The ecology and breeding biology of morepork, Ninox novaeseelandiae, and their risk from secondary poisoning, in New Zealand : a thesis presented in partial fulfilment of the requirements for the degree of Master of Science in Zoology at Massey University

Thumbnail Image
Open Access Location
Journal Title
Journal ISSN
Volume Title
Massey University
The Author
I studied morepork, Ninox novaeseelandiae, on Mokoia Island from November 1995 through to March 1997. Radio telemetry was a technique essential for the study of this species. Methods for the capture of morepork and attachment of radio transmitters were developed during this study. A population estimate of 25 breeding pairs was made for Mokoia. Thirty-one morepork were captured and transmitters were fitted to 21 of these birds. Both adults and juveniles were radio-tagged successfully. Morphological measurements, a blood sample and plumage descriptions were made at the time of capture. Using the morphological measurements and plumage characteristics the sex of the bird was, in most cases, unable to be determined. However, using the blood sample collected and a DNA based technique, sex could be resolved in all cases. Before this study, little was known about the ecology and breeding biology of morepork. This thesis reveals that morepork are primarily nocturnal, strictly territorial, and roost during the day amongst foliage. It has also confirmed that morepork are primarily insectivorous, but do prey on mice, Mus musculus, and birds. Breeding occurs from September through to January, and nests were located in a variety of locations. Secondary poisoning has received relatively little investigation, both in New Zealand and world-wide. The growing use of second-generation anticoagulant poisons in New Zealand conservation means that more information is needed. Seventeen radio-tagged morepork were monitored following a poison drop in September 1996, to eradicate mice from Mokoia. I followed 14 birds successfully, and of these, one died due to secondary poisoning, and a further two birds died, probably also as a result of poisoning. This thesis, therefore, provides information not only on the ecology and breeding biology of a little known species, but also information of use to conservation managers planning future poisoning operations.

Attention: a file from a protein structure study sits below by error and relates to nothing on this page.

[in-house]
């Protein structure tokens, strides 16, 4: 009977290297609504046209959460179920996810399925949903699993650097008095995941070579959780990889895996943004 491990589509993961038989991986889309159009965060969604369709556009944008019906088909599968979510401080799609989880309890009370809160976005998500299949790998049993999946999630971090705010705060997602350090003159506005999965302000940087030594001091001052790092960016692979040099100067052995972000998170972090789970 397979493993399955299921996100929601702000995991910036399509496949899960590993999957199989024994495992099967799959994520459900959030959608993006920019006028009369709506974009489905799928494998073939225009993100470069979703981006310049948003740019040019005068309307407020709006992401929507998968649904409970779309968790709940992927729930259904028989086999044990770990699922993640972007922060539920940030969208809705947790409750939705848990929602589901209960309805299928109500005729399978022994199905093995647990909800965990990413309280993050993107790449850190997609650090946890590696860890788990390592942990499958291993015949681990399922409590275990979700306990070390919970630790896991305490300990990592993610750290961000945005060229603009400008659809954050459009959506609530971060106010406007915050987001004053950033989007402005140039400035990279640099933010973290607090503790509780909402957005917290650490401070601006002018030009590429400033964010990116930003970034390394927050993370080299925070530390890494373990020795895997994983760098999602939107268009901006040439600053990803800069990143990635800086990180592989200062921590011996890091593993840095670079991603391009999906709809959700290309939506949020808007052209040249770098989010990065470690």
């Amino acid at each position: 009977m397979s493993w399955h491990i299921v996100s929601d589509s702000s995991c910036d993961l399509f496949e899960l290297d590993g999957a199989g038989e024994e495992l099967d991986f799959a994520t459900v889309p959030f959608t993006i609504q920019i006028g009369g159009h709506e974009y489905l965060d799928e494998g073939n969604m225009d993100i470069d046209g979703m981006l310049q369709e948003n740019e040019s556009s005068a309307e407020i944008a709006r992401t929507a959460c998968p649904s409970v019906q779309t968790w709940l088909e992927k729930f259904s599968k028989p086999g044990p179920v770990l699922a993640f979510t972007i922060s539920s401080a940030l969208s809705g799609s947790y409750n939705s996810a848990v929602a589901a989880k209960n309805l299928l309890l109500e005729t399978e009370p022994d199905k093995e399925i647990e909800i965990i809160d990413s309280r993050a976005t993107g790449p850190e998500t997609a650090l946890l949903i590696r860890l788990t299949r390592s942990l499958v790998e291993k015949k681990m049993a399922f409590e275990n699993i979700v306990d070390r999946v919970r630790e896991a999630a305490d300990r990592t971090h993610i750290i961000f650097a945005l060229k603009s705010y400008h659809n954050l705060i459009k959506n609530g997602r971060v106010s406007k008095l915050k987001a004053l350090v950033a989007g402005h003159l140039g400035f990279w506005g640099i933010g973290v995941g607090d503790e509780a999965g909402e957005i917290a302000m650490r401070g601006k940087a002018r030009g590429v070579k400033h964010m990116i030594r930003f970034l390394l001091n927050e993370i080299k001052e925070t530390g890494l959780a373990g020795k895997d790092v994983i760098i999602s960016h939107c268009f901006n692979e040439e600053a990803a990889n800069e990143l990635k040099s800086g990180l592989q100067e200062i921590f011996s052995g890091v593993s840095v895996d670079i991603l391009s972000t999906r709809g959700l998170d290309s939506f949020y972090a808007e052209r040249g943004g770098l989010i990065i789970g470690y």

Ruru, Birds, New Zealand -- Mokoia Island